# Elements of the Differential and Integral Calculus/Chapter VI part 2

67. Angle between the radius vector drawn to a point on a curve and the tangent to the curve at that point. Let the equation of the curve in polar coördinates be $\rho = f(\theta)$.

Let P be any fixed point $(\rho, \theta)$ on the curve. If $\theta$, which we assume as the independent variable, takes on an increment $\Delta \theta$, then $\rho$ will take on a corresponding increment $\Delta \rho$. Denote by Q the point $(\rho + \Delta \rho, \theta + \Delta \theta)$. Draw PR perpendicular to OQ. Then $OQ = \rho + \Delta \rho, PR = \rho \sin \Delta \theta$, and $OR = \rho \cos \Delta \theta$. Also,

$\tan PQR = \frac{PR}{RQ} = \frac{PR}{OQ - OR} = \frac{\rho \sin \Delta \theta}{\rho \Delta \rho - \rho \cos \Delta \theta}$.

Denote by $\psi$ the angle between the radius vector OP and the tangent PT. If we now let $\Delta \theta$ approach the limit zero, then

(a) the point Q will approach indefinitely near P;

(b) the secant PQ will approach the tangent PT as a limiting position; and

(c) the angle PQR will approach $\psi$ as a limit.

Hence

 $\tan\ \psi$ $=\ \lim_{\Delta \theta \to 0} \frac{\rho \Delta \theta}{\rho \Delta \rho 0 \rho \cos \Delta \theta}$ $=\ \lim_{\Delta \theta \to 0} \frac{\rho \Delta \theta}{2 \rho \sin^2 \frac{\Delta \theta}{2} + \Delta \rho}$ [Since from 39, p. 2, $\rho - \rho \cos \Delta \theta = \rho (1 - \cos \Delta \theta)= 2 \rho \sin^2 \frac{\Delta \theta}{2}$.] $=\ \lim_{\Delta \theta \to 0} \frac{\frac{\rho \sin \Delta \theta}{\Delta \theta}}{\frac{2 \rho \sin^2 \frac{\Delta \theta}{2}}{\Delta \theta} + \frac{\Delta \rho}{\Delta \theta}}$ [Dividing both numerator and denominator by $\Delta \theta$.] $=\ \lim_{\Delta \to 0} \frac{\rho \cdot \frac{\sin \Delta \theta}{\Delta \theta}}{\rho \sin \frac{\Delta \theta}{2} \cdot \frac{\sin \frac{\Delta \theta}{2}}{\frac{\Delta \theta}{2}} + \frac{\Delta \rho}{\Delta \theta}}$.

Since $\lim{\Delta \theta \to 0} \left ( \frac{\Delta \rho}{\Delta \theta} \right ) = \frac{d\rho}{d\theta}$ and $\lim_{\Delta \theta \to 0} \left ( \sin \frac{\Delta \theta}{2} \right ) = 0$, also $\lim_{\Delta \theta \to 0} \left ( \frac{\sin \Delta \theta}{\Delta \theta} \right ) = 1$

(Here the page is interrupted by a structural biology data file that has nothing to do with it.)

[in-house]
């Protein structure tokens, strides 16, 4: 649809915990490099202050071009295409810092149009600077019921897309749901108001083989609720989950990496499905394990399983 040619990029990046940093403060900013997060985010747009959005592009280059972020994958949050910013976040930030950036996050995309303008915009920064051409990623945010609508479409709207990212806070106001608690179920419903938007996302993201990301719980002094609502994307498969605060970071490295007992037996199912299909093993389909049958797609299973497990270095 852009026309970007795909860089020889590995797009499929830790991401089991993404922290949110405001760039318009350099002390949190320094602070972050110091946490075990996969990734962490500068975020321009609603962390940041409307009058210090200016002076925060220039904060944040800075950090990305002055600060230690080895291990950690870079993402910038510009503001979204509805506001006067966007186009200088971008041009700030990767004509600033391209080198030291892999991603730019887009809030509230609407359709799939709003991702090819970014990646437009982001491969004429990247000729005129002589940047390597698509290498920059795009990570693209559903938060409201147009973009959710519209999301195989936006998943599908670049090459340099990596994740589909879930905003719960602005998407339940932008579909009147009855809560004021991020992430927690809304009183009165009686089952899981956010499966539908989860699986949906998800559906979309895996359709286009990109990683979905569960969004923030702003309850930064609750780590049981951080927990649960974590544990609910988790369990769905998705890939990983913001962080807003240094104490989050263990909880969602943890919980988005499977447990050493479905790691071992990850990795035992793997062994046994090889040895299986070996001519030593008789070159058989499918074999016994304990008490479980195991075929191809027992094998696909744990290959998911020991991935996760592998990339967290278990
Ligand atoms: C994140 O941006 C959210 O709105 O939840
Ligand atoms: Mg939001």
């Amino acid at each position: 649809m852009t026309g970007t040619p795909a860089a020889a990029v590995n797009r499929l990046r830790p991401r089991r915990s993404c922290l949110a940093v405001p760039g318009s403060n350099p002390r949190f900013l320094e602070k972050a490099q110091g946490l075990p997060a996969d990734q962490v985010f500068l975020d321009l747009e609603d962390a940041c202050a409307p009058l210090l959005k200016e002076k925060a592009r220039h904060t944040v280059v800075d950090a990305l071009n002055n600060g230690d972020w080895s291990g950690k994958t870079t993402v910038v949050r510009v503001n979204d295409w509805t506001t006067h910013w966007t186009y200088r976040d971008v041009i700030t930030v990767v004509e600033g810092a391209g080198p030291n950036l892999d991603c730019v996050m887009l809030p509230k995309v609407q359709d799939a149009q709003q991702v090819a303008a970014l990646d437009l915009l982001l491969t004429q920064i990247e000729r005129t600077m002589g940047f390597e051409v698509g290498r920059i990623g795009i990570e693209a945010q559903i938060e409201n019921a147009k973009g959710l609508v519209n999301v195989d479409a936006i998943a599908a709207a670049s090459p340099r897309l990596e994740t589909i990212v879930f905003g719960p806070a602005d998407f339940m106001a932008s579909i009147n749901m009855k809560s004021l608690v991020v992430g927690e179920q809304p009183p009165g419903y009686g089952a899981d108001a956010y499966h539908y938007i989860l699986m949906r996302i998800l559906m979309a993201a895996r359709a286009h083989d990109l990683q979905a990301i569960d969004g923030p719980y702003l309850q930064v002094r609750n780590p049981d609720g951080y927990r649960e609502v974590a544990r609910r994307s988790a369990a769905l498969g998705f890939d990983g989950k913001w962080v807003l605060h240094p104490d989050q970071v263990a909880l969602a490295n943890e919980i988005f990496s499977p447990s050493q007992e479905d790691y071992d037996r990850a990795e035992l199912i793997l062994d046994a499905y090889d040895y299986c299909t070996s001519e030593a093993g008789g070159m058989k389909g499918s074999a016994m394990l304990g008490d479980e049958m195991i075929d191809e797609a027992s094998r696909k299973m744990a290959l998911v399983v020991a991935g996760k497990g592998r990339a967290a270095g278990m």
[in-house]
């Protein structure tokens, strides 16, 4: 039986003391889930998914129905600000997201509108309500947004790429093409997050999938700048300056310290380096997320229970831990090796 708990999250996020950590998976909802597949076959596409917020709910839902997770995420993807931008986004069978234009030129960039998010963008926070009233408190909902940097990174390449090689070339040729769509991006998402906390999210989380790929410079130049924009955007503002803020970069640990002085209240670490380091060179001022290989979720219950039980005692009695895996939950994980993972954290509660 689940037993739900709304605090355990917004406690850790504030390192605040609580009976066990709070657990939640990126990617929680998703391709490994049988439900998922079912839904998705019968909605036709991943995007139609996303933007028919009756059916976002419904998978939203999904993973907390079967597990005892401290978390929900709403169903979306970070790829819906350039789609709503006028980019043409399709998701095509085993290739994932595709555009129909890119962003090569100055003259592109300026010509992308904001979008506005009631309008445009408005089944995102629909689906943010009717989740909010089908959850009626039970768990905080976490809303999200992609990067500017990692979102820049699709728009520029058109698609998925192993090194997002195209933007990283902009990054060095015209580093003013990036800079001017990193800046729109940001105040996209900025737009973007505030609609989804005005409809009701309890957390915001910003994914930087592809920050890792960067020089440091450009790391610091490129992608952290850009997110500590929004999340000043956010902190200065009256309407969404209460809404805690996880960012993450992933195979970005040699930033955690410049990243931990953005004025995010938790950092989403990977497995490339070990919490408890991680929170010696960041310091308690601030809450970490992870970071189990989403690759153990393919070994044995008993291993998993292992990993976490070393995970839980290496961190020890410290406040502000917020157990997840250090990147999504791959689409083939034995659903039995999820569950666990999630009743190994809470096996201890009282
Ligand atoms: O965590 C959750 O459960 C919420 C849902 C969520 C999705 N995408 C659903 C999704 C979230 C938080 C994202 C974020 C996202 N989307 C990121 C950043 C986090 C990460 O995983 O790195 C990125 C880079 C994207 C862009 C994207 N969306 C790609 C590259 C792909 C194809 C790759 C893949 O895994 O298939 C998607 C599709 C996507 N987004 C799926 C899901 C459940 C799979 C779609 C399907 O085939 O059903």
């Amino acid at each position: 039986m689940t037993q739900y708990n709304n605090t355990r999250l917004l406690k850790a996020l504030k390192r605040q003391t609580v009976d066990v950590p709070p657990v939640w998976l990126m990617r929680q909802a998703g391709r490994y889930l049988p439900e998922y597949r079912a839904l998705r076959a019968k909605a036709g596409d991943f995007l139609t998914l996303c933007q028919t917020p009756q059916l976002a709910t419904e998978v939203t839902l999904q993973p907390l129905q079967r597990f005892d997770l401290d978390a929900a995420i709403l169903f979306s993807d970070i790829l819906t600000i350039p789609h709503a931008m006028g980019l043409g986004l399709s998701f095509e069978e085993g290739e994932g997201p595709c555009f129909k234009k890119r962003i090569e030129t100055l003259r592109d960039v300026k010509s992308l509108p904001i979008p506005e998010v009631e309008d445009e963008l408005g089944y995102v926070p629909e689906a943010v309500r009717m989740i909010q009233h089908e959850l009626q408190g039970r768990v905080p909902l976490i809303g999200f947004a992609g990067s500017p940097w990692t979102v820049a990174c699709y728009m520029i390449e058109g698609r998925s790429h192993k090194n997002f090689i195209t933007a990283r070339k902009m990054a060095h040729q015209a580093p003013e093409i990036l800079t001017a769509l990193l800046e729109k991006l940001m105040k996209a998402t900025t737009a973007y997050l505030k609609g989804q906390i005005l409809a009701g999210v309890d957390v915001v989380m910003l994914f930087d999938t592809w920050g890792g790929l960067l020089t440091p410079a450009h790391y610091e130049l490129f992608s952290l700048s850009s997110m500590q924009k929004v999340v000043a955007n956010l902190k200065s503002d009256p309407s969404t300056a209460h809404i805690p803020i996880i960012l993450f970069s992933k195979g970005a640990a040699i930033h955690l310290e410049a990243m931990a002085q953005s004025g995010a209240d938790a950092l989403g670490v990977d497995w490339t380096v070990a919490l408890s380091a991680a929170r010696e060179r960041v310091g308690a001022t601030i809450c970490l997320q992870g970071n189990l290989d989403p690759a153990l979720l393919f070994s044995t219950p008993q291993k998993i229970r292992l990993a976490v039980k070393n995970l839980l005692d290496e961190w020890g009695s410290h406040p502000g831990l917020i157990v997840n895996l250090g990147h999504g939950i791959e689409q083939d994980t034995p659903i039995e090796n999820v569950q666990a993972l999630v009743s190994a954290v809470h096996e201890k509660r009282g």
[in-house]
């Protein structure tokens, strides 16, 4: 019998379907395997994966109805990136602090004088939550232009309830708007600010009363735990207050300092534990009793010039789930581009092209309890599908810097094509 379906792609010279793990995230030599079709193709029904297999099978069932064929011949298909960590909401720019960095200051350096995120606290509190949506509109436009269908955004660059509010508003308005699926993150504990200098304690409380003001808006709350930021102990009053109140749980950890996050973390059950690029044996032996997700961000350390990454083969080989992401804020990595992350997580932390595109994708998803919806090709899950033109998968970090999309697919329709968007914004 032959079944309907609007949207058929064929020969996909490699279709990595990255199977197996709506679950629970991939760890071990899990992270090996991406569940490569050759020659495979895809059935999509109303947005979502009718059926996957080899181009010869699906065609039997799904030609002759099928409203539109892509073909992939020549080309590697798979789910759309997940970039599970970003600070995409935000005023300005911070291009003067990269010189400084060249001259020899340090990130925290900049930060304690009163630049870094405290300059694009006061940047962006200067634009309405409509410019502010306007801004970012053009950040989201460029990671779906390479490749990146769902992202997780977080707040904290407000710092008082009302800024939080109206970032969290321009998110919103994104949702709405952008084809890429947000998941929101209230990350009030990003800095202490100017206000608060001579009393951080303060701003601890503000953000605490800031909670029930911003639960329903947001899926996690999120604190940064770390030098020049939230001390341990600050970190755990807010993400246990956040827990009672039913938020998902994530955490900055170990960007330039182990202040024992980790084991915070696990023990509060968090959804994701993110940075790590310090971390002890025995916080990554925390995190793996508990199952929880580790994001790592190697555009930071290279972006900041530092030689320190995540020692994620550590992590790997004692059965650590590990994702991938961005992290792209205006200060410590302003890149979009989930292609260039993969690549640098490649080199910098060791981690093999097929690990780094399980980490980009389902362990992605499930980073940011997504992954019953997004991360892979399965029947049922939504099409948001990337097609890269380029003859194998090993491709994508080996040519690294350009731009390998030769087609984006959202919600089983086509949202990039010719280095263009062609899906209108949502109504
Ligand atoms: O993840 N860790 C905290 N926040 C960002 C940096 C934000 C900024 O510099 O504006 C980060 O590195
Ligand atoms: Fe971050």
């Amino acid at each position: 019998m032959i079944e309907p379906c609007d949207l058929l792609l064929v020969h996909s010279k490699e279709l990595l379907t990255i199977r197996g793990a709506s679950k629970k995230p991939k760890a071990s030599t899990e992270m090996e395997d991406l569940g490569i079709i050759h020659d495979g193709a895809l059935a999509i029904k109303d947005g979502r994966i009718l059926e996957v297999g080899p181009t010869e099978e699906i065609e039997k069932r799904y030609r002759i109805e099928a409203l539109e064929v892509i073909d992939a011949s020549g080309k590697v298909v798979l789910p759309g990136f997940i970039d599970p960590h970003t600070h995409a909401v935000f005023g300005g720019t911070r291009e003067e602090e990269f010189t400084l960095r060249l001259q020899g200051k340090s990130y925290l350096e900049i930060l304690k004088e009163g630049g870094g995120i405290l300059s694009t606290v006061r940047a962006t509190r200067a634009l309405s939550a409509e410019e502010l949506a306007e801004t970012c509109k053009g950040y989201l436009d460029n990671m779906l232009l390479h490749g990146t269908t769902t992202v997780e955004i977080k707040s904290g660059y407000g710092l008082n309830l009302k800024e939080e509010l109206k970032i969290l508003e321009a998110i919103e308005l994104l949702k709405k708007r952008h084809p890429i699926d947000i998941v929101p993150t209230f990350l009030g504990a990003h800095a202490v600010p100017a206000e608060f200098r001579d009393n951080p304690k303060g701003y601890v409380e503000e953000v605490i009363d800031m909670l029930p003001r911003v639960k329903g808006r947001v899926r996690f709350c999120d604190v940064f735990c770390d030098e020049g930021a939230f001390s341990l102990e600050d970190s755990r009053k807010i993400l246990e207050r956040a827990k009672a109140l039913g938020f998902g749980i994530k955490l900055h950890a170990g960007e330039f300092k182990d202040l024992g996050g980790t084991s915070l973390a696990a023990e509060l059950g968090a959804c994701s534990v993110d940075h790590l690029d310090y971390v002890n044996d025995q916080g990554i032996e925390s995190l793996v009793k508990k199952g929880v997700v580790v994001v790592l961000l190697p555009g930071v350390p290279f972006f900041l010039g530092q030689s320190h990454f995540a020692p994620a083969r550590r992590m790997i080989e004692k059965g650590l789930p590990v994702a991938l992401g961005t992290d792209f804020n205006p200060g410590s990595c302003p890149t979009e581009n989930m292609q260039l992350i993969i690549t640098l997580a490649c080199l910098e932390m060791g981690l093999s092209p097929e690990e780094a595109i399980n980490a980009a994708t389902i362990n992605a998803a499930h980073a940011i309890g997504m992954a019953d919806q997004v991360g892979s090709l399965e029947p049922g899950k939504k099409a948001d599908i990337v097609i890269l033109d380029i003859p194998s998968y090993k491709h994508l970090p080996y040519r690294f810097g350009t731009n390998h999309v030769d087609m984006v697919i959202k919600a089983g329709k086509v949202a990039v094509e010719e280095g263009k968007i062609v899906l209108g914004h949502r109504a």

and $\lim_{\Delta \theta \to 0} \frac{\sin \frac{\Delta \theta}{2}}{\frac{\Delta \theta}{2}} = 1$ by § 22, p. 21, we have

(A) $\tan\ \psi = \frac{\rho}{\frac{d\rho}{d\theta}}$.

From the triangle OPT we get

(B) $\tau = \theta + \psi$.

Having found $\tau$, we may then find $\tan \tau$, the slope of the tangent to the curve at P. Or since, from (B),

$\tan \tau = \tan (\theta + \psi) = \frac{\tan \theta + \tan \psi}{1 - \tan \theta \tan \psi}$

we may calculate $\tan \psi$ from (A) and substitute in the formula

(C) slope of tangent $= \tan \tau = \frac{\tan \theta + \tan \psi}{1 - \tan \theta \tan \psi}$

ILLUSTRATIVE EXAMPLE 1. Find $\psi$ and $\tau$ in the cardioid $\psi = a (1 - \cos \theta)$. Also find the slope at $\theta = \frac{\pi}{6}$.

Solution. $\frac{d\psi}{d\theta} = a \sin \theta$. Substituting in (A) gives

$\tan \psi = \frac{\rho}{\frac{d\rho}{d\theta}} = \frac{a(1 - \cos \theta)}{a \sin \theta} = \frac{2 a \sin^2 \frac{\theta}{2}}{2a \sin \theta{\theta}{2} \cos \frac{\theta}{2}} = \tan \frac{\theta}{2}$. By 39, p. 2,and 37, p.2

Since $\tan \psi = \tan \frac{\theta}{2}, \psi = \frac{\theta}{2}$ Ans. Substituting in (B), $\tau = \theta + \frac{\theta}{2} = \frac{3\theta}{2}$. Ans.

$\tan \tau = \tan \frac{\pi}{4} = 1$. Ans.

To find the angle of intersection $\phi$ of two curves C and C' whose equations are given in polar coöordinates, we may proceed as follows:

angle TPT ' = angle OPT ' - angle OPT,

 or, $\phi$ $= \psi' - \psi$. Hence (D) $\ \tan \phi$ $= \frac{\tan \psi' - \tan \psi}{1 + \tan \psi' \tan \psi}$,

where $\tan \psi'$ and $\tan \psi$ are calculated by (A) from the two curves and evaluated for the point of intersection.

ILLUSTRATIVE EXAMPLE 2. Find the angle of of intersection of the curves $\rho = a \sin 2 \theta, \rho = a \cos 2 \theta$.

Solution. Solving the two equations simultaneously, we get at the point of intersection

$\tan 2 \theta = 1$, $2 \theta = 45$°, $\theta = 22 \frac{1}{2}$°.

From the first curve, using (A),

$\tan \psi' = \frac{1}{2} \tan 2 \theta = \frac{1}{2}$, for $\theta = 22 \frac{1}{2}$°.

From the second curve,

$\tan \psi; = -\frac{1}{2} \cot 2 \theta = -\frac{1}{2},$ for $\theta = 22\frac{1}{2}$°·

Substituting in (D),

$\tan \psi = \frac{ \frac{1}{2} + \frac{1}{2} }{ 1 - \frac{1}{4} } = \frac{4}{3}$. ∴ $\psi = \arctan \frac{4}{3}$. Ans.

68. Lengths of polar subtangent and polar subnormal. Draw a line NT through the origin perpendicular to the radius vector of the point P on the curve. If PT is the tangent and PN the normal to the curve at P, then

 OT = length of polar sub tangent, and ON = length of polar subnormal

of the curve at P.

In the triangle OPT, $\tan \psi = \frac{OT}{\rho}$. Therefore

(7) $OT = \rho \tan \psi = \rho^2 \frac{d\theta}{d\rho}$ = length of polar subtangent.[1]

In the triangle $OPN, \tan \psi = \frac{\rho}{ON}$. Therefore

(8) $ON = \frac{\rho}{\tan \psi} = \frac{d\rho}{d\theta}$ = length of polar subnormal.

The length of the polar tangent (= PT) and the length of the polar normal (= PN) may be found from the figure, each being the hypot" enuse of a right triangle.

ILLUSTRATIVE EXAMPLE 3. Find lengths of polar subtangent and subnormal to the lemniscate $\rho^2 = a^2 \cos 2\theta$.